Cablegate: Embassy Tel Aviv

DE RUEHTV #0918/01 1131402
P 221402Z APR 08





E.O. 12958: N/A

Ref: (A) Tel Aviv 242 (B) Tel Aviv 678

1. (SBU) SUMMARY. Israel is debating options on dealing with its
critical water shortage. Until new and greater supply comes
on-stream from desalination plants in 2009, the choice is
essentially how to share the pain. Agriculture, the biggest user by
sector, is unlikely to shoulder the bulk of the hardship. Consumer
and commercial users will see fees rise and public use of water will
be sharply curtailed. Israel's current 350 million cubic meter
(mcm) shortfall would largely have been filled had GOI plans in 2001
to build more desalination capacity been acted upon.
Finger-pointing on who dropped the ball continues, while Water
Authority management claims it has the situation in hand. End

Few Pleasant Options

2. (SBU) Israeli government and society are debating measures to
address the country's critical water shortage that post outlined
previously (reftels). The Israeli Water Authority (IWA) expects
Lake Kinneret to reach its lowest level ever next year, while both
mountain and coastal aquifers will drop beneath red-line levels over
the next two years, resulting in increased - and likely irreversible
- salinity. Reports from the Palestinian Water Authority claim this
is already occurring in Gaza, and an IWA water quality expert
confirmed last week that only 40 percent of Israel's coastal aquifer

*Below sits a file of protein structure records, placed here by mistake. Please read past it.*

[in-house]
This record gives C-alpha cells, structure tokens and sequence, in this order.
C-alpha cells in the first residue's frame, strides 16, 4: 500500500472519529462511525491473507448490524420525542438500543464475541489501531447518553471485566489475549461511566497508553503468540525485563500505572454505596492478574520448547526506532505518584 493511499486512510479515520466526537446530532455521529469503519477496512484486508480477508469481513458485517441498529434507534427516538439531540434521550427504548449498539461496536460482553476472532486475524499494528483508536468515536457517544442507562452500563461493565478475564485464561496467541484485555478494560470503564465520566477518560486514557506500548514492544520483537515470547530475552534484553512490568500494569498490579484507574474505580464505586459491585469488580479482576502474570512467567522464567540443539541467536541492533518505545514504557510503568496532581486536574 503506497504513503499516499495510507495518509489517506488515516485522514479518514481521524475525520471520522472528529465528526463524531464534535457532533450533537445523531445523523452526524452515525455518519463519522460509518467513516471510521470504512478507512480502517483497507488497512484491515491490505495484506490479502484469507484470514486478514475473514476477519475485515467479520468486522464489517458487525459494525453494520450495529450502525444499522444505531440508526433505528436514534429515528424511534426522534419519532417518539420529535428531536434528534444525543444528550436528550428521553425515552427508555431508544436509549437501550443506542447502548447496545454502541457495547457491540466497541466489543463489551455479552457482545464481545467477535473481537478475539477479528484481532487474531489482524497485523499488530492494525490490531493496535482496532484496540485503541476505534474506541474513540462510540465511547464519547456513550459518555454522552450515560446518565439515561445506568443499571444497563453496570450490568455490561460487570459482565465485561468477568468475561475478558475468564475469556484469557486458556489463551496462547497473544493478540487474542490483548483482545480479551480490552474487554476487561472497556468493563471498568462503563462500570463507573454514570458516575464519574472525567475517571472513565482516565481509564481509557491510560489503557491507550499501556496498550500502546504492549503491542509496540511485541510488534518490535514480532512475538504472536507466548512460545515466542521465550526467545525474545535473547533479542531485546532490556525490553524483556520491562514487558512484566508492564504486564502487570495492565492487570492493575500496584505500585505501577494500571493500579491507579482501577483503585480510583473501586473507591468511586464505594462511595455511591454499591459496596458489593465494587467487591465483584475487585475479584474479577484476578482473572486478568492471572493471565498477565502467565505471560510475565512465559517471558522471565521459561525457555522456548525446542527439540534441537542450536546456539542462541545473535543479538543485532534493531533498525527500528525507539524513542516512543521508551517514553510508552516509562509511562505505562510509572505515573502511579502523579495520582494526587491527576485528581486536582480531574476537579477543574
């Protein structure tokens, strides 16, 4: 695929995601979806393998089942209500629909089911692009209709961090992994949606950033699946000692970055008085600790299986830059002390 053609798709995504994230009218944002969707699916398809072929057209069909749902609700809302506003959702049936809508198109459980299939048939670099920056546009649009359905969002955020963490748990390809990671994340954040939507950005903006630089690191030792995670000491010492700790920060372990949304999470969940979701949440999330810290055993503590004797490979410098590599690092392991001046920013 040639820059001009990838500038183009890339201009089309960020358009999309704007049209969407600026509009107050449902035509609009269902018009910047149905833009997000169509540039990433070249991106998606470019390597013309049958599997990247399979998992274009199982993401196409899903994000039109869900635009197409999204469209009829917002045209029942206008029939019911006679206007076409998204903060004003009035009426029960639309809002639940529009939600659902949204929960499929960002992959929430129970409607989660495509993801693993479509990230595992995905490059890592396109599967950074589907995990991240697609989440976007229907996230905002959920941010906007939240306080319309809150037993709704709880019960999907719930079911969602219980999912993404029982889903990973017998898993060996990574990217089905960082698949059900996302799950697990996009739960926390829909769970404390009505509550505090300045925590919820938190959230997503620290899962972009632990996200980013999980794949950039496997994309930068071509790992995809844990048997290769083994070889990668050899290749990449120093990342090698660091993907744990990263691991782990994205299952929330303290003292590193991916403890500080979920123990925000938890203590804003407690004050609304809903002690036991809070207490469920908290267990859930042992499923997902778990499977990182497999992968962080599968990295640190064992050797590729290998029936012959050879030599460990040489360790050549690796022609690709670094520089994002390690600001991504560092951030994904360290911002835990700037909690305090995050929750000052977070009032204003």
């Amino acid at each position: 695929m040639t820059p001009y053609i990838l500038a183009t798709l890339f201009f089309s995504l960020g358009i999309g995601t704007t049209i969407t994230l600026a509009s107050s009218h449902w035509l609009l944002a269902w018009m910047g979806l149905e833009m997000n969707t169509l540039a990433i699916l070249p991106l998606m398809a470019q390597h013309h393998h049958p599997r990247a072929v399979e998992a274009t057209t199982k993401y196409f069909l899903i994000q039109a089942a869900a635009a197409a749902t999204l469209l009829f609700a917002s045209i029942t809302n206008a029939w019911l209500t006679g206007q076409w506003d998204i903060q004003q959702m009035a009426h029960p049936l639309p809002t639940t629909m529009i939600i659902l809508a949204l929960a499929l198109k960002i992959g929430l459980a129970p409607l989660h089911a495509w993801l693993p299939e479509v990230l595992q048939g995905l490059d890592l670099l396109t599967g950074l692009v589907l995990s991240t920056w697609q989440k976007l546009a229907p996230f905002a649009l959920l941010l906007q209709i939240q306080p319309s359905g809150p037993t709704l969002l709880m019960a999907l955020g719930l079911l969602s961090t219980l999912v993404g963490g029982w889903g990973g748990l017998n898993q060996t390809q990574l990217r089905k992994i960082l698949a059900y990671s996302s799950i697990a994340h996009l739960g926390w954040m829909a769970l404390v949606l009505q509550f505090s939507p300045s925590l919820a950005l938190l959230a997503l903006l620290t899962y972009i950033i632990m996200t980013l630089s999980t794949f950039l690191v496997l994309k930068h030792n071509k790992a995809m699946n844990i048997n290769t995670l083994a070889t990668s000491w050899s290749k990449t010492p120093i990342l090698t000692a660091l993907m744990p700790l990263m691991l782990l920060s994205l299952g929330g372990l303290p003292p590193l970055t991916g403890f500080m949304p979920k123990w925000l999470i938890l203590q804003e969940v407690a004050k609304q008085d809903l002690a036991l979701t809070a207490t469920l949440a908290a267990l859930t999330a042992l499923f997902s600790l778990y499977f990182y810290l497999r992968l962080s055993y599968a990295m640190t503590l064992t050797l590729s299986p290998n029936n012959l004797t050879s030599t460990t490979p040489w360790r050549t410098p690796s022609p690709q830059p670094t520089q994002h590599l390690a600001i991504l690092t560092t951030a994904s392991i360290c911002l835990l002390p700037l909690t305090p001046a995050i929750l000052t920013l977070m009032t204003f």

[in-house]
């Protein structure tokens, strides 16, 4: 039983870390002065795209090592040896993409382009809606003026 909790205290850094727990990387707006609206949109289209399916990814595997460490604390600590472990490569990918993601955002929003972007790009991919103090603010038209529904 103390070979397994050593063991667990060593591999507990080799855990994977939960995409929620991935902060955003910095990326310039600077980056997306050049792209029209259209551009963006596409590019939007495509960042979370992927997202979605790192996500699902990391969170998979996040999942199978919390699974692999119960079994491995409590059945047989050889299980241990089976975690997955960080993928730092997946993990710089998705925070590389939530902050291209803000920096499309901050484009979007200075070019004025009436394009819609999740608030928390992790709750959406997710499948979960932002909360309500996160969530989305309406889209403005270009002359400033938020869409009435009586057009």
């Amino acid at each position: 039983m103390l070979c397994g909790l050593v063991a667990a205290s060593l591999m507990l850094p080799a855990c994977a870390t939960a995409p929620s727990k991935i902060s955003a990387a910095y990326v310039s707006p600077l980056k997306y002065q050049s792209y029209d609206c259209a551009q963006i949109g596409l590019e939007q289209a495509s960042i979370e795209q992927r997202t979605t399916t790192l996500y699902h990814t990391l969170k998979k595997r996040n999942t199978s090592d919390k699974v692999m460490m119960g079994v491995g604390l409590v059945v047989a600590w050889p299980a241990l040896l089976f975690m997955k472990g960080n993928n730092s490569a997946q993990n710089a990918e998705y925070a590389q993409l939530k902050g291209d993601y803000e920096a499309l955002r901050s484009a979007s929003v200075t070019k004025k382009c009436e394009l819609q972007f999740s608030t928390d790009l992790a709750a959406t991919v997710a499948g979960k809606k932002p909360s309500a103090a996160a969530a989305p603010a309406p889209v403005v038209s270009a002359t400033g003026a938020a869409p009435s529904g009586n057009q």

now yields good quality water.

3. (SBU) On April 13 the Director General of the IWA, Uri Shani,
presented an emergency water program to GOI cabinet ministers. It
consisted essentially of persuading the public to economize on water
use, raising water prices to all users, and rationing water for some
private uses. Supply will be cut altogether for public venues such
as boulevard medians and municipal parks, which IWA estimates use
140 mcm annually. Overall supervision will be tightened and a close
watch kept on consumption. A maximum use ceiling will be set for
agriculture, and financial resources will be spent to expand the
facilities for treating sewage water into "greywater" useable for
agriculture. The cost of the whole program would be about NIS 1.5
billion (US$ 425 million).

4. (SBU) Some of the measures debated in the Cabinet evoked protests
from ministers who believe their sectors are being
disproportionately harmed. Agriculture Minister Shalom Simchon
defended his sector's large share in water consumption (60 percent).
Although agriculture is the largest single user of water
distributed in Israel, the use of treated wastewater accounts for a
large share of this. Israeli agriculture uses over 1.2 billion cm
of water annually, but in the past two decades has moved from using
mostly fresh water to using a majority of treated wastewater; in
2007 farmers used 615 mcm of greywater versus 565 mcm of freshwater.
Shani's plans allocate 454 mcm of freshwater to agriculture in 2008
- only 40 percent of the fresh water agriculture drew 20 years ago.
While Israeli agriculture uses about the same total amount of water
as thirty years ago, it is twelve times more productive with it.
Simchon suggested industry and other fast-growing water users are
more to blame than agriculture for Israel's water deficit.

Present Realities
5. (SBU) Opponents of high allocation to agriculture note that
agriculture now accounts for only 2 percent of Israel's GDP, and
thus does not merit such a large share of this precious resource.
The majority of Israel's US$44 billion in export earnings are
technology driven today, and some believe keeping high-tech workers
productive is a wiser investment than exporting melons. Minister
Simchon and others say the answer is to increase supply, not just
suppress demand, and propose that each Mediterranean coastal town be
obliged to build desalination plants within its municipal boundaries
to supply water to residents of the town. He believes
municipalities can supply water cheaper than the national water
company Mekorot by attracting Build-Operate-Transfer (BOT)